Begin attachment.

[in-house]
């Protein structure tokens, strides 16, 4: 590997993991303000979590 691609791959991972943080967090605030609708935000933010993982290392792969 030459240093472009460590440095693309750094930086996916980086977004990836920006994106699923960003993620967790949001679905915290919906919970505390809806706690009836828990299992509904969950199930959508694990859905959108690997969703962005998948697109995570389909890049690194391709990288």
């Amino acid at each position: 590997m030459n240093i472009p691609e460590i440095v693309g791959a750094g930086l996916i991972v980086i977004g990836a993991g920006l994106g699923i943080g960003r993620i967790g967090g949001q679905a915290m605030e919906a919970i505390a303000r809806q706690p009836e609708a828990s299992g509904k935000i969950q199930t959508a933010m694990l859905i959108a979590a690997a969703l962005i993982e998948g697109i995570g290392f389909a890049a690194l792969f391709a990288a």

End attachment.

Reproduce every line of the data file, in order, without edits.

[in-house]
């Protein structure tokens, strides 16, 4: 590997993991303000979590 691609791959991972943080967090605030609708935000933010993982290392792969 030459240093472009460590440095693309750094930086996916980086977004990836920006994106699923960003993620967790949001679905915290919906919970505390809806706690009836828990299992509904969950199930959508694990859905959108690997969703962005998948697109995570389909890049690194391709990288």
């Amino acid at each position: 590997m030459n240093i472009p691609e460590i440095v693309g791959a750094g930086l996916i991972v980086i977004g990836a993991g920006l994106g699923i943080g960003r993620i967790g967090g949001q679905a915290m605030e919906a919970i505390a303000r809806q706690p009836e609708a828990s299992g509904k935000i969950q199930t959508a933010m694990l859905i959108a979590a690997a969703l962005i993982e998948g697109i995570g290392f389909a890049a690194l792969f391709a990288a």